- Invite guest speakers who may not be local if their expertise matches material
- Encourage or require students to come prepared with a question
- Be aware of security settings to ensure that guest speakers have a smooth visit
One advantage of online classes is the wider, richer network of guest speakers who can be invited to speak to students. Speakers no longer need to travel to campus, taking several hours out of their busy work schedules, and can instead sign into a Zoom call for however long they have available. Speakers no longer need to be local and can instead be located anywhere in the country or even the world. Many professors are finding that the lessened constraints on guest speakers are allowing them to invite a wider range of guests, benefiting students. To maximize learning when guest speakers visit, consider how to help students prepare and the technological constraints for setting up Zoom calls.
To help students get as much as possible out of guest speaker’s experience, circulate speaker bios ahead of the class period, and ask students to read works by the speaker when possible. Encourage students to come to class prepared with a question to ask the speaker. “In one class, we were required to have a question ready for each guest speaker – this helped hold us accountable for moving the conversation forward, and made the speaker’s time feel valued,” said one student.
Similarly, ask the guest speaker to limit their comments, as attention spans tend to be much shorter on Zoom. Rather than having the speaker deliver a long talk, ask the speaker to keep their comments short, and open up to questions early.
Technology and Security for Guest Speakers:
To invite an external speaker without an @stanford.edu email, send them an email with the meeting information. You can find the link to the class by opening meeting settings at stanford.zoom.us or through Canvas, retrieving the meeting info (Zoom link, Meeting ID and Password) from the Copy the invitation section, and adding that information to an email for the guest speaker(s). If the guest does not have their own Zoom account, you will also need to open the meeting settings at stanford.zoom.us or through Canvas, and disable “Only authenticated users can join.”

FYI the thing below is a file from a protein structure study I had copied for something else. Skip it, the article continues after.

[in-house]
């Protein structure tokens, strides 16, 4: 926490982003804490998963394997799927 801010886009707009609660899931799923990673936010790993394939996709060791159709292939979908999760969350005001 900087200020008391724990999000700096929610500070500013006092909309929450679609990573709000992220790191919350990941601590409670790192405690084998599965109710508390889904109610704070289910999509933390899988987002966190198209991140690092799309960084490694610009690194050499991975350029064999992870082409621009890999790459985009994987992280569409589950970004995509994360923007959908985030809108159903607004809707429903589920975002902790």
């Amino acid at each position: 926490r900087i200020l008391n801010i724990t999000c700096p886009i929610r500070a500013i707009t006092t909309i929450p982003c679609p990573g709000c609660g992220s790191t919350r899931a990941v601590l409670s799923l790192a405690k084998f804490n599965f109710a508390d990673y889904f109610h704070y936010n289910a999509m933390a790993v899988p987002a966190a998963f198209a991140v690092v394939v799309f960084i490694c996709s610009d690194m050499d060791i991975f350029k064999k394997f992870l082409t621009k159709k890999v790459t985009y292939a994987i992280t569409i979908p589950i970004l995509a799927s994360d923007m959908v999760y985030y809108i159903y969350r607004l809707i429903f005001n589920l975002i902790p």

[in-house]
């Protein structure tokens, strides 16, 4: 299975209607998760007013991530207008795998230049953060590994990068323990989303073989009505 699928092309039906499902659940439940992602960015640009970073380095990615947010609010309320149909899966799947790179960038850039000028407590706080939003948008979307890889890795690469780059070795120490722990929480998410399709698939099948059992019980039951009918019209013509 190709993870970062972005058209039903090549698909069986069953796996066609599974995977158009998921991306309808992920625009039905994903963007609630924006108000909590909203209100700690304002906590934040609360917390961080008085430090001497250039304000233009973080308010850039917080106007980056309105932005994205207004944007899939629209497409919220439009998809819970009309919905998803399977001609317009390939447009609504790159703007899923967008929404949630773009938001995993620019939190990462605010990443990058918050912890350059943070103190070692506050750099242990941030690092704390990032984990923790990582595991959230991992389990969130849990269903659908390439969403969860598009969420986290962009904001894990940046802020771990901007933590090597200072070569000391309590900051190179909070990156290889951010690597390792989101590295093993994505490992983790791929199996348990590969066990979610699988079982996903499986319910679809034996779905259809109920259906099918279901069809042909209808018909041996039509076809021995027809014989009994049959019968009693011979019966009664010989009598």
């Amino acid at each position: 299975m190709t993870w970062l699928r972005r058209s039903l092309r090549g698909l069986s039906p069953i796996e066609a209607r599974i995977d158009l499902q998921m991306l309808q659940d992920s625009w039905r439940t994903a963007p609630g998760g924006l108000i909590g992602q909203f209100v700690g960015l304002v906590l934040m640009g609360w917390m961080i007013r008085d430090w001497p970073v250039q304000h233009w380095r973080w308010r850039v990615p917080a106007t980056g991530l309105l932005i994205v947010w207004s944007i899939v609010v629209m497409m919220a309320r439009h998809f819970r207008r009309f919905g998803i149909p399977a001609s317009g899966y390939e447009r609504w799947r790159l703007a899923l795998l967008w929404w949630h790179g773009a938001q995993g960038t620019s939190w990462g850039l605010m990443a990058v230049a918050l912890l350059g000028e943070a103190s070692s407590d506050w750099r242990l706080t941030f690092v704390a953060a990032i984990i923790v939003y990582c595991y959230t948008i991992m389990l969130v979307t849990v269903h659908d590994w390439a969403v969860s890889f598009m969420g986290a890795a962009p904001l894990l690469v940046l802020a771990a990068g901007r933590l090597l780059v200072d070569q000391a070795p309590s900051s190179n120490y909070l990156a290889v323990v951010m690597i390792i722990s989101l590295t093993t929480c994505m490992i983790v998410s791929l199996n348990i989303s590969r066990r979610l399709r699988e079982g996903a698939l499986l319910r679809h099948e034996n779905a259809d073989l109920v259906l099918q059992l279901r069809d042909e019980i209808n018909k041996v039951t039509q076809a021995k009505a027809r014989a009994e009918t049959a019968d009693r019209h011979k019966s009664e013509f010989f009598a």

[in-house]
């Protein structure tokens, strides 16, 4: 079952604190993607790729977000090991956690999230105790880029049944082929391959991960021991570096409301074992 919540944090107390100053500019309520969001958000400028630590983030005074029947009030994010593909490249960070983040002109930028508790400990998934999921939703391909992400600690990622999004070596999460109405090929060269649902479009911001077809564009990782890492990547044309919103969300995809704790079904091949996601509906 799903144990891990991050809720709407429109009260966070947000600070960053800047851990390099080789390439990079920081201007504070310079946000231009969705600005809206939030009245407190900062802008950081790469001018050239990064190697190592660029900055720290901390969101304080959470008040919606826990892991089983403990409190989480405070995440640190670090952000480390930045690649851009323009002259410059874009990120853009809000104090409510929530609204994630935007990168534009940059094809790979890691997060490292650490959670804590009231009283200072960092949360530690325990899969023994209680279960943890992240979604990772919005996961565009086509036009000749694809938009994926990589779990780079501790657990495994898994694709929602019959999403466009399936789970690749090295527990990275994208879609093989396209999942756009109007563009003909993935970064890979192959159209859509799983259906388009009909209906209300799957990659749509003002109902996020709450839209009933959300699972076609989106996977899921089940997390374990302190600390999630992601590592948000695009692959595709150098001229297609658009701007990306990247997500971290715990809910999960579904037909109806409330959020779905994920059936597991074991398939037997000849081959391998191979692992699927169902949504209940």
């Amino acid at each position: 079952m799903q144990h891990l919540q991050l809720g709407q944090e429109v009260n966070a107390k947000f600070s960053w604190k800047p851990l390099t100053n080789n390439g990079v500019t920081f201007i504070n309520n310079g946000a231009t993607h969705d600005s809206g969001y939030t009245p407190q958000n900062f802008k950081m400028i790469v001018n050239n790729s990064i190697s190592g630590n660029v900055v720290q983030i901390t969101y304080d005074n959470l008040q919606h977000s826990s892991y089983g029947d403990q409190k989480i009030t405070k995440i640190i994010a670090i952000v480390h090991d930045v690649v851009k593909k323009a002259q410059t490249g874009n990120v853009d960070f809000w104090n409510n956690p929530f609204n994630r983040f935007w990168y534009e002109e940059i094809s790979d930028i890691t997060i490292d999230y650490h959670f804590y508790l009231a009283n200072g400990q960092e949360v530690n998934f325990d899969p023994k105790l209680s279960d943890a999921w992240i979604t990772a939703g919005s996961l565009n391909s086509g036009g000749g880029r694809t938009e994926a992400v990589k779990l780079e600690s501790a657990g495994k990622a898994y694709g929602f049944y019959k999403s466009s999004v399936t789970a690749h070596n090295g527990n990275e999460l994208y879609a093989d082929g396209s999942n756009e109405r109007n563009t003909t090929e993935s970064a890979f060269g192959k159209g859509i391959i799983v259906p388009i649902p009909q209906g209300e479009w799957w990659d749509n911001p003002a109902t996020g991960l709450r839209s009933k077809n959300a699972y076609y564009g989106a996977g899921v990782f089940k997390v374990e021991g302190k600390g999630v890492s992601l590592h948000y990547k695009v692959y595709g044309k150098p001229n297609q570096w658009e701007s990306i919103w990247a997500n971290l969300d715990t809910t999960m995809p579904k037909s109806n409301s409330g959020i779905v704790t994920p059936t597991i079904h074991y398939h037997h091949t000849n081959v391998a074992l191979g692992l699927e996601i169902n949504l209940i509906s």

In the email, apart from the Zoom link, Meeting ID and Password, you may want to include recommendations for what to do before and during a meeting. For example, you can copy suggestions from the following draft.
Before the meeting:
- If you plan to share any materials with students, please send me the links in advance, so I can add them to the agenda. Students are more engaged when they have thought about the topic ahead of time and prepared questions.
- Find a comfortable place with a good internet connection, low noise level, nice background and lighting.
- For better sound quality, consider using headphones with a mic.
- Make sure that your laptop is charged.
- If you plan to share a presentation, consider closing all personal browser tabs and applications.
- If you don’t have a Zoom account, create it at http://zoom.com/ [Your guest will need login and password if “Only authenticated users can join” is turned on for the meeting].
To join the meeting:
- Open the provided Zoom link on your computer
- If prompted, download and install a Zoom app
(you can also do it here).
- Use your email address and password to sign into the Zoom app.
If the guest is joining partway through class, give them a specific time to enter the class, or let them know what you will be doing beforehand so they can decide whether they’d like to sit in on the earlier parts of the class. After the guest has entered the meeting, select Security in the menu bar > Enable waiting room.
After the guest has joined, ask them to check their audio and video and see whether she can share her screen. If she cannot, make her a co-host or click the up arrow to the right to the Share Screen button > open Advanced Sharing Options > change the “Who can share?” setting to “All participants.”
After introducing the guest, ask her to give specific instructions about communication. How would she like students to signal for attention? Via hand raising, via the chat, or asking out loud? Inform students that if they need technical help, they should reach out to the TA or to you through the private chat function.